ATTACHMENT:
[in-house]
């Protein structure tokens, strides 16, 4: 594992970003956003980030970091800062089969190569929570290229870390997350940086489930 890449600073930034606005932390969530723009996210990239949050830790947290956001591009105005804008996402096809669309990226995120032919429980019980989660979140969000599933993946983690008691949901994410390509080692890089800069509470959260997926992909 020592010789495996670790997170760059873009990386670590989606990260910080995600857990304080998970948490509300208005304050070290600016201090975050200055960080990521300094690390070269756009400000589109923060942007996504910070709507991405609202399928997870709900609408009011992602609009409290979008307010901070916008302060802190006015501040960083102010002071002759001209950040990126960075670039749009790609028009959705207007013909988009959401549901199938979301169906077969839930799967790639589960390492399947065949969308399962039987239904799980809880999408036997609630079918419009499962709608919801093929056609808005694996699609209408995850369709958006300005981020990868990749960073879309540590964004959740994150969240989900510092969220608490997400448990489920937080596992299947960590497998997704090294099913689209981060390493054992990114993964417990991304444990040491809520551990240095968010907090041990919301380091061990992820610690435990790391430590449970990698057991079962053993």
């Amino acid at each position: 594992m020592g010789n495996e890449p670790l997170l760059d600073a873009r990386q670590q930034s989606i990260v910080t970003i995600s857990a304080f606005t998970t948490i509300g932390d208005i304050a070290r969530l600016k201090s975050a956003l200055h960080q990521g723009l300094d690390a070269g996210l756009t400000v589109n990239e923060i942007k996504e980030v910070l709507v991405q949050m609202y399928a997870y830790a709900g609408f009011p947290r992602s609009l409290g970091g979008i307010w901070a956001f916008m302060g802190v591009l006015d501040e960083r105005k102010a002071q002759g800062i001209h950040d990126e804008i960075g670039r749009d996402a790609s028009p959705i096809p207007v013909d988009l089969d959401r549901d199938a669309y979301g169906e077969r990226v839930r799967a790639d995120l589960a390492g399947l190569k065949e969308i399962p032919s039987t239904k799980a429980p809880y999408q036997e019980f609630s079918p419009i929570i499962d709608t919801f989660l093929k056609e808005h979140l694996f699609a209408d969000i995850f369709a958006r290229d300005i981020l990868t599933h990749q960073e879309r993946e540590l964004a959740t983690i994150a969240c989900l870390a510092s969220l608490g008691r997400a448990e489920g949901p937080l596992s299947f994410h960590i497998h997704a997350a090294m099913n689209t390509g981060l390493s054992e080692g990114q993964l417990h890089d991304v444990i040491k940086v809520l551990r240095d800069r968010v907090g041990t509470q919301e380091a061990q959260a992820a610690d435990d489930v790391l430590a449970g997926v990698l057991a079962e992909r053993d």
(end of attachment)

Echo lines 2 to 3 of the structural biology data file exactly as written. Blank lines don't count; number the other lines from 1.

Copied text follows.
């Protein structure tokens, strides 16, 4: 594992970003956003980030970091800062089969190569929570290229870390997350940086489930 890449600073930034606005932390969530723009996210990239949050830790947290956001591009105005804008996402096809669309990226995120032919429980019980989660979140969000599933993946983690008691949901994410390509080692890089800069509470959260997926992909 020592010789495996670790997170760059873009990386670590989606990260910080995600857990304080998970948490509300208005304050070290600016201090975050200055960080990521300094690390070269756009400000589109923060942007996504910070709507991405609202399928997870709900609408009011992602609009409290979008307010901070916008302060802190006015501040960083102010002071002759001209950040990126960075670039749009790609028009959705207007013909988009959401549901199938979301169906077969839930799967790639589960390492399947065949969308399962039987239904799980809880999408036997609630079918419009499962709608919801093929056609808005694996699609209408995850369709958006300005981020990868990749960073879309540590964004959740994150969240989900510092969220608490997400448990489920937080596992299947960590497998997704090294099913689209981060390493054992990114993964417990991304444990040491809520551990240095968010907090041990919301380091061990992820610690435990790391430590449970990698057991079962053993």
């Amino acid at each position: 594992m020592g010789n495996e890449p670790l997170l760059d600073a873009r990386q670590q930034s989606i990260v910080t970003i995600s857990a304080f606005t998970t948490i509300g932390d208005i304050a070290r969530l600016k201090s975050a956003l200055h960080q990521g723009l300094d690390a070269g996210l756009t400000v589109n990239e923060i942007k996504e980030v910070l709507v991405q949050m609202y399928a997870y830790a709900g609408f009011p947290r992602s609009l409290g970091g979008i307010w901070a956001f916008m302060g802190v591009l006015d501040e960083r105005k102010a002071q002759g800062i001209h950040d990126e804008i960075g670039r749009d996402a790609s028009p959705i096809p207007v013909d988009l089969d959401r549901d199938a669309y979301g169906e077969r990226v839930r799967a790639d995120l589960a390492g399947l190569k065949e969308i399962p032919s039987t239904k799980a429980p809880y999408q036997e019980f609630s079918p419009i929570i499962d709608t919801f989660l093929k056609e808005h979140l694996f699609a209408d969000i995850f369709a958006r290229d300005i981020l990868t599933h990749q960073e879309r993946e540590l964004a959740t983690i994150a969240c989900l870390a510092s969220l608490g008691r997400a448990e489920g949901p937080l596992s299947f994410h960590i497998h997704a997350a090294m099913n689209t390509g981060l390493s054992e080692g990114q993964l417990h890089d991304v444990i040491k940086v809520l551990r240095d800069r968010v907090g041990t509470q919301e380091a061990q959260a992820a610690d435990d489930v790391l430590a449970g997926v990698l057991a079962e992909r053993d």